There are two other definitions that speak to a perceived morality - which means it is someone’s idea of what morality is.

4 - expressing or teaching a conception of right behavior

5 - sanctioned by or operative on one's conscience or ethical judgment

My belief system revolves around a moral God. God is not only morally excellent, but He is perfect. A being that is purely loving, good, kind and just, cannot be morally corrupt. I also believe that God is the author of morality. He was the one to create us and to put us into a world dependent on choices. He also made us with a free will. We are able to choose to do right or to do wrong.

In the Garden of Eden, God set a moral parameter.

15 Then the Lord God took the man and put him into the garden of Eden to cultivate it and keep it.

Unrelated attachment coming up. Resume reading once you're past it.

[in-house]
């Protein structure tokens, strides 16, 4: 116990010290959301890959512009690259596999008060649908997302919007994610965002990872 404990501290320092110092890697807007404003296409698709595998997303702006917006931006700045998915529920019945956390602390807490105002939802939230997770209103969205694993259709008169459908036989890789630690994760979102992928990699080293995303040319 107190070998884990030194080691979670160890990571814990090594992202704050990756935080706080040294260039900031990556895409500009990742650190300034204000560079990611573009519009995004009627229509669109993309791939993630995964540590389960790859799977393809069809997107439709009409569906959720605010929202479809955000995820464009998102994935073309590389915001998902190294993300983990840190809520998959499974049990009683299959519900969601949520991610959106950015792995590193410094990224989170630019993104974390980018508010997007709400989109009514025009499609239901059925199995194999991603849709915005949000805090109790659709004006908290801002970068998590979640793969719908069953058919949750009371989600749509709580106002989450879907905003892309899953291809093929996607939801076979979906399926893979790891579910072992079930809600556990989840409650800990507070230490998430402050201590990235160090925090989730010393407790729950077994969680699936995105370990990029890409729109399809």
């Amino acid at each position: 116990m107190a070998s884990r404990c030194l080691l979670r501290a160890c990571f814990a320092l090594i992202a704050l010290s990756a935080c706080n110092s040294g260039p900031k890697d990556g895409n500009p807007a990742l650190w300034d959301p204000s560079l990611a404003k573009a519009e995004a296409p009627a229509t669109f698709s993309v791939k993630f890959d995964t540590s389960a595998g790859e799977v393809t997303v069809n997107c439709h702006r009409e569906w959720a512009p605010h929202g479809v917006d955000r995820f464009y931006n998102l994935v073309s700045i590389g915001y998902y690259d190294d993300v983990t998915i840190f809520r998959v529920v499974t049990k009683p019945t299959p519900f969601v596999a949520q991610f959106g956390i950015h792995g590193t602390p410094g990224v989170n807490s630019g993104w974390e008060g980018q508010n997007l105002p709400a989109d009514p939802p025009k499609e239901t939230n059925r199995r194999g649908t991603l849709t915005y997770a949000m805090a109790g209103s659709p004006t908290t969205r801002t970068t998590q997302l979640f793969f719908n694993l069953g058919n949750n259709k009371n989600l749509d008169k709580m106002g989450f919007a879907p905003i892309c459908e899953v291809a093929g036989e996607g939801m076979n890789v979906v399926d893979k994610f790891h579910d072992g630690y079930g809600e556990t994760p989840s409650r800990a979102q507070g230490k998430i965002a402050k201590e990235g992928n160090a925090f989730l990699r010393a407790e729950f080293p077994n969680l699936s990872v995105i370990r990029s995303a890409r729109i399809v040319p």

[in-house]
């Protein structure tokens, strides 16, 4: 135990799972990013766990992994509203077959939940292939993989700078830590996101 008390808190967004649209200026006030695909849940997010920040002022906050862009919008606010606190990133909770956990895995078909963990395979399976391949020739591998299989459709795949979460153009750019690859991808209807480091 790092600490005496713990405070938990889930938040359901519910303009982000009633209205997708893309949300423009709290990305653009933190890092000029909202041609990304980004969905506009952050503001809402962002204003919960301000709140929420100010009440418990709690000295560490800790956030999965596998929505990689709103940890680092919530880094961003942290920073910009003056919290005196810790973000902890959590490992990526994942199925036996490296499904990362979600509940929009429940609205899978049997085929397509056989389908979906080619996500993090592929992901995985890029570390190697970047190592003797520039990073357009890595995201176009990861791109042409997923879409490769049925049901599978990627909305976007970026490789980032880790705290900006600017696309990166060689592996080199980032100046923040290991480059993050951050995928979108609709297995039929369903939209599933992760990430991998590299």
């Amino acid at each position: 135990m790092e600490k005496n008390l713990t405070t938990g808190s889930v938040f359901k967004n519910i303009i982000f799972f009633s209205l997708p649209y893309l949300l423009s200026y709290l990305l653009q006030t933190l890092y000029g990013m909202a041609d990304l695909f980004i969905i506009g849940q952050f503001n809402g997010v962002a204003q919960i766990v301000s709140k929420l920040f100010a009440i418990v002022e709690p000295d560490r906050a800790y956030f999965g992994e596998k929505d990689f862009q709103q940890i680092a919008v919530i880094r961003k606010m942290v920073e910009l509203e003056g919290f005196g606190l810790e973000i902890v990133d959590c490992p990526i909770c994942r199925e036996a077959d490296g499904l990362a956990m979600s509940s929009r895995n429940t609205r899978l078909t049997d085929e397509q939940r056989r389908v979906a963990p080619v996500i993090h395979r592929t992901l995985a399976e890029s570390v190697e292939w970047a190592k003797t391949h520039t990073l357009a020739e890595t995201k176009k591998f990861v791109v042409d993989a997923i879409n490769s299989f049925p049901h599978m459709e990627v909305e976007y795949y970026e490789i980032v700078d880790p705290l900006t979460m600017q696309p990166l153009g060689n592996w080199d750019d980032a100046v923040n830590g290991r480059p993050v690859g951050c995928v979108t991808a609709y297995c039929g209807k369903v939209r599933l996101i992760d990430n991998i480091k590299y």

16 The Lord God commanded the man, saying, “From any tree of the garden you may eat freely;
17 but from the tree of the knowledge of good and evil you shall not eat, for in the day that you eat from it you will surely die.”
— Genesis 2:15-17 (NASB)

The command that God gave Adam, was straight forward; if you do this then this will happen. There wasn’t a plethora of other voices telling Adam, “Dude, you can make up your own morality.” Well, there was one voice, and that was all it took.

1 Now the serpent was more crafty than any beast of the field which the Lord God had made. And he said to the woman, “Indeed, has God said, ‘You shall not eat from any tree of the garden’?”
2 The woman said to the serpent, “From the fruit of the trees of the garden we may eat;
3 but from the fruit of the tree which is in the middle of the garden, God has said, ‘You shall not eat from it or touch it, or you will die.’”
4 The serpent said to the woman, “You surely will not die! 5 For God knows that in the day you eat from it your eyes will be opened, and you will be like God, knowing good and evil.”